I want to introduce you to a very special friend of mine who has kindly agreed to do a guest post this week. I met Kate Russell almost three years ago when I started leading an outdoor training session with her and some of her work colleagues. She is one of the most caring, friendly, motivated and just all-around awesome girls I’ve had the pleasure of meeting and I love her dearly. This year Ruski decided she wanted to take things up a notch and entered her first half marathon. I thought it would be amazing for her to give you a little insight into her preparation, dedication to training and the race itself – if you’ve ever thought about doing one yourself, this may be just the inspiration you need!
So without further adieu, my guest blogger for the week, Kate Russell:
The Bucket List Year
According to Chinese culture, 2013 is the year of the black snake; a year of steady progress. Focus and discipline is necessary to achieve what you set out to create. For me, 2013 is about stepping out of my comfort zone, so I created “Kate’s Bucket List”, and pencilled in a half marathon.
I live and breathe exercise – it’s what gets me out of bed every morning. I’ve never been a long distance runner though as it bores me. I’ve always trained by myself, but met a new friend at the gym and decided to give the SMH Half Marathon a go. I was apprehensive about a couple of things – mainly that I’d push myself too hard in the prep stage and either exhaust or injure myself before race day. It was important to find a balance between long work hours, travelling and training hard to perform well. I also wanted to test the traditional methods of both training and eating for a half marathon. Is it true that you have to “carb load” to perform well? Do you need to consume sports gels to get you through the 21km?
I started running training two months out*, adding a 10km road run to my weekly HIIT-focused program and then a 13km beach run. Soft sand running is excellent for building endurance and stamina and also easier on the joints. After doing two runs a week for a month, I did my first longer road run of 18km. Did I survive? Yes. Did I learn a lot? I sure did!
When I was doing my morning 10km sessions (45-50 mins), my body didn’t require any fuel beforehand – I would simply fuel up well enough the day before and have a clean healthy dinner. However during this first 18km road run, I discovered that pre-session fuel is vital if you want to avoid running out of energy. I seized up around the 15km mark and whilst I was able to complete the session it certainly wasn’t enjoyable, and it was a good lesson to learn early on so I didn’t make the same mistake come race day.
They say “muscles are made in the kitchen” and I couldn’t agree more. I have never eaten many traditional carbs. I lead a non-gluten, non-dairy lifestyle and include super foods in every meal. I wanted to prove that you can lead this clean eating lifestyle and still train hard, train for endurance and achieve results. I aimed for a minimum of seven hours sleep per night and my daily eating plan went a little like this:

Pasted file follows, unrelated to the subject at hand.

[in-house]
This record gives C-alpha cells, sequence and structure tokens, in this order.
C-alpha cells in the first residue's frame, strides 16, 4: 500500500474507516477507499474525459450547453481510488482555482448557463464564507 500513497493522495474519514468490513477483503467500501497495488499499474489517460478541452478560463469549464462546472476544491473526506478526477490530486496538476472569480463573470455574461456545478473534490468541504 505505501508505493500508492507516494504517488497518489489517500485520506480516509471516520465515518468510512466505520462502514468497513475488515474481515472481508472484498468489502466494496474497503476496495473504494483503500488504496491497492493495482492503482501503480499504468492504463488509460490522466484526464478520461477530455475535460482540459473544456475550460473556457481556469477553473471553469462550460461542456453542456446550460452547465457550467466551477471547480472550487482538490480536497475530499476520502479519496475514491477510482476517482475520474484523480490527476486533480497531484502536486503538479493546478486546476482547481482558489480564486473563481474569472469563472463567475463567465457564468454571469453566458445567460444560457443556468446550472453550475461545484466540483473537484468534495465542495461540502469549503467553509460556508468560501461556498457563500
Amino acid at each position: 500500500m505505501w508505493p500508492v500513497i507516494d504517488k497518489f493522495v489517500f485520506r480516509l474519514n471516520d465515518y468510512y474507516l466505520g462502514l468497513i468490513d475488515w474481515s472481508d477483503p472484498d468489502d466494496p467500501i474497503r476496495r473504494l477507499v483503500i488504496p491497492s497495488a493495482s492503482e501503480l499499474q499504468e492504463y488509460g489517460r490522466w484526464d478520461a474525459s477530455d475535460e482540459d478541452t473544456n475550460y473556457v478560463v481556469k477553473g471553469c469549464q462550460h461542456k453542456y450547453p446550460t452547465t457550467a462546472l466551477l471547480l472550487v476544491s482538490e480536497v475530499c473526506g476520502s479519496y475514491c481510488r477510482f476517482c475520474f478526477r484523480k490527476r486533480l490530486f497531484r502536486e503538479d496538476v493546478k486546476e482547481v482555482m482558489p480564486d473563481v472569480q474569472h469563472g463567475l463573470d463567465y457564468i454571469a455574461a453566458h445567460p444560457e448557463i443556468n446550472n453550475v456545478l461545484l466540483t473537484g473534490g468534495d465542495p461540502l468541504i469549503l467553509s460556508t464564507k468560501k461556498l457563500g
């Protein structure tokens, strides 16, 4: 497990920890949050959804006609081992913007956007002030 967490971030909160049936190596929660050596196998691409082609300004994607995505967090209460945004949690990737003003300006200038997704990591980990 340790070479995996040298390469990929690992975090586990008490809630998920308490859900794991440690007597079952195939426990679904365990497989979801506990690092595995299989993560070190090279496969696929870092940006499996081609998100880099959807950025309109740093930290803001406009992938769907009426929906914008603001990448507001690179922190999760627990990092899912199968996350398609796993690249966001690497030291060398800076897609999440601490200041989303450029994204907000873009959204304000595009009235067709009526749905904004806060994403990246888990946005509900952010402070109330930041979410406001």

Breakfast – soaked rice porridge, chia seeds, almond milk and goji berries
Lunch and dinner – protein, sweet potato or quinoa and green leafy salad/vegies
Snacks – fruit, carrot and raw hummus, bliss ball and ‘Rise and Shine’ loose leaf tea (green tea, lemongrass, liquorice and stevia)
In the two month lead up to race day I did not get sick, had no injuries, juggled travelling interstate for work, training and still managed to socialise with friends. Just goes to show, leading a busy life and training for a large event like this is possible!
In the week leading up race day (Sunday), I had loads of energy so did HITT training on the Monday, Tuesday and Wednesday, a slow run on Friday then rested. I didn’t carb load on Saturday – just ate my regular lunch and dinner and drank loads of water. Race day I got up two hours before the race and had my usual brekkie with a green tea.
People have mixed views on consuming energy gels during a half marathon. To me, I think if you have fuelled your body properly with clean foods in the lead up to the race, you don’t need it. I looked into the energy gels but saw they contained sugar and caffeine so they were a no go for me! Instead, I purchased the natural Capilano honey shots in case I needed something – but I didn’t.
I was feeling incredible on race day. Buzzing with energy, nerves and excitement. Unfortunately my training partner pulled out due to injury at the last minute so I was left to do the run solo. She gave me the best advice I could imagine though, “just cruise the first 10, use it as a warm up. The race then starts at the second 10km”. And I did just that!
I completed the 21.1km in 1hr and 42mins (and this even included a loo stop halfway!). I had so much energy that I sprinted the final km and finished with energy – an amazing feeling. After a half marathon, you have a window of around 30 minutes where the body is primed to replenish its carbohydrate stores and soak up muscle-repairing protein. I opted for water, green tea and a fresh drinking coconut, along with a banana and an acai berry bowl (full of antioxidants, rich in essential fatty acids and assists nutrient absorption). For me, post-race was just about getting on with the day as usual and refuelling my body with clean, healthy foods.
So did I rest for the following few days? Hell no! Why should I when I was feeling so amazing? I did give my body a break from running though and opted for Bikram yoga and circuit training instead.
And on that note, I opened my diary and ticked off number 10 on my bucket list, a half marathon. Now onto the next thing – a 30km trail run. Stay tuned!
* NB: whilst I only started running training two months out, I had a high level of fitness to start with and was already doing HITT training three to four times a week.